September 12, 2023
by Joe Urbanski

Washington L&I may add nurses to PTSD presumption

On September 7, 2023, the Department of Labor and Industries issues a notice of proposed rulemaking seeking adding a new section to WAC 296-14-300 adding direct care registered nurses to the posttraumatic stress disorder (PTSD) presumptive law. The Department has announced that it is soliciting comment and holding a public hearing on October 17, 2023 both in person and by zoom.

This proposed rulemaking is the result of SB 5454 which provides presumptive coverage under the Industrial Insurance Act to Registered Nurses for PTSD. The new presumption is limited to Registered Nurses as defined in RCW Chapter 18.79 engaged in direct patient care activities and whose PTSD develops or manifests after 90 consecutive days of employment in the State of Washington.

The proposed rule issued by the Department shows that the Department is determined to make this new presumption mirror the first responder presumption contained in RCW 51.32.185. First, like the first responder presumption, it exempts Registered Nurses from RCW 51.08.142’s prohibition on stress related mental health conditions being compensable occupation disease. Second, like RCW 51.32.185, the presumption can be rebutted by a preponderance of evidence. Third, the presumption extends for three months following the nurse’s termination of employment for each year of qualifying service up to 60-months (5 years). Finally, and most importantly, like RCW 51.32.185, if there is a decision by the Board that allows the claim for benefits, qualifying claimant’s will be entitled to recover all of their costs including attorney’s fees.

To qualify for the presumption the Registered Nurse must only provide direct patient care for 90 consecutive days inside the State of Washington. This is a dramatically shorter period than the 10 years of qualifying service under RCW 51.32.185(5).

As we noted on this blog in June, this statute goes into effect on January 1, 2024. In preparation for an influx of these claims, employers and third-party administrators must develop processes to carefully evaluate these claims. First, it is important to verify that the claimant meets the bare minimum requirements for presumptive coverage. That is the claimant must both be a Registered Nurse as defined in RCW Chapter 18.79 and have engaged in direct patient care activities for at least 90 days in the State of Washington. If these two conditions are not met, then the claimant does not qualify for presumptive coverage.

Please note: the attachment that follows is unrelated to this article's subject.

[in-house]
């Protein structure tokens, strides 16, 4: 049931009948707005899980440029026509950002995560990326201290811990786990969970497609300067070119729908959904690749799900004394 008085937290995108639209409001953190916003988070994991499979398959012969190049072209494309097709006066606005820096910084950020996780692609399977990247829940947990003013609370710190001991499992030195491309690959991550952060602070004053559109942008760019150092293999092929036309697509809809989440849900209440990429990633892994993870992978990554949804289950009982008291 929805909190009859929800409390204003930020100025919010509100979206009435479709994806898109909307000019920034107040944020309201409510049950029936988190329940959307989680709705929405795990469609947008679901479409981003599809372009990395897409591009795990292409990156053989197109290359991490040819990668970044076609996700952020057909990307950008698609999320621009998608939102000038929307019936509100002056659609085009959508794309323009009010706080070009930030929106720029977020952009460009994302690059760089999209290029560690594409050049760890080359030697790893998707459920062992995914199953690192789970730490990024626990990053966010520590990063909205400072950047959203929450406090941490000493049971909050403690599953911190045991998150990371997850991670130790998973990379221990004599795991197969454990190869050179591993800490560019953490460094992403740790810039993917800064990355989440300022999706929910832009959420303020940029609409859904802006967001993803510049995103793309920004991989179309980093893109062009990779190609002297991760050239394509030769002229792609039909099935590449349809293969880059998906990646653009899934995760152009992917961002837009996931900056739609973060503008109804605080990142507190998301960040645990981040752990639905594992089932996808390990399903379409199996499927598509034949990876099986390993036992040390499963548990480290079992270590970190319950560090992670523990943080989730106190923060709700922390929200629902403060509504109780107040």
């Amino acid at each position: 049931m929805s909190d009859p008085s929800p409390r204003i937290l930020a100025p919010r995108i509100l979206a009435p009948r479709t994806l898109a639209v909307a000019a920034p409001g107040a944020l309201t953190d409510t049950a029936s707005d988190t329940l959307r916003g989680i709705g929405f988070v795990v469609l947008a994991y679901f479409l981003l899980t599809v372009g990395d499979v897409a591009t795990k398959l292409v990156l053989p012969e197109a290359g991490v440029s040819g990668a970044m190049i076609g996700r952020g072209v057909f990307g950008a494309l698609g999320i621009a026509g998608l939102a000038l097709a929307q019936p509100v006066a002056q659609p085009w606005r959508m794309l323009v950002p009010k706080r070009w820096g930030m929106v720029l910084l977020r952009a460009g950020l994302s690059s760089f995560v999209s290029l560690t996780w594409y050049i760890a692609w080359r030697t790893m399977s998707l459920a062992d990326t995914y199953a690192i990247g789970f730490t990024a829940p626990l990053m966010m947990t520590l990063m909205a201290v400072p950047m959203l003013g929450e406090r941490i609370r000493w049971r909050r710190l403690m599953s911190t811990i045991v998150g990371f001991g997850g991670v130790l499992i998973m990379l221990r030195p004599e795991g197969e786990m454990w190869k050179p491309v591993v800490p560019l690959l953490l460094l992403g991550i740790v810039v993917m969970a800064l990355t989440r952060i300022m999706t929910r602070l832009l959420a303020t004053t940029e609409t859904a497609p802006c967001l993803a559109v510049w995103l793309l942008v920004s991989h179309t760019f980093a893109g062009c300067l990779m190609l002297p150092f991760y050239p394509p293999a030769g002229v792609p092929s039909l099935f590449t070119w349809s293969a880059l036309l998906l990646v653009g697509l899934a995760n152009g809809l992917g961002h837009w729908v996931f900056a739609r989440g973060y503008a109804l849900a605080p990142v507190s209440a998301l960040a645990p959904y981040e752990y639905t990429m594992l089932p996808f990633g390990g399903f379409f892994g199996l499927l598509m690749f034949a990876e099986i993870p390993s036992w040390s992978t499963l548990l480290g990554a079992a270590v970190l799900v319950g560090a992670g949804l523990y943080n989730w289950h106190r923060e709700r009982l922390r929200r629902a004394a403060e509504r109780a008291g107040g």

However, even if these two minimum conditions are met, the employer should not immediately allow the claim. Claimant must also have had a traumatic event or events which meet the DSM-V criteria for PTSD. Finally, it is important in considering whether to allow the new presumptive claims, to obtain a personal history and complete set of claimant’s medical records particularly past mental health treatment records. The new statute provides that the presumption can be rebutted by a preponderance of evidence that a Registered Nurse’s PTSD is not related to her employment. Thus, it is important to know what the claimed traumatic event is.

I would encourage any employer who has concerns or would like to comment or appear at the hearing on the proposed rule. If you have any questions regarding this new presumption or would like assistant preparing a comment on the proposed rule to be submitted to the Department, do not hesitate to contact me at or by telephone at (971) 867-2724.

Posted by Joe Urbanski.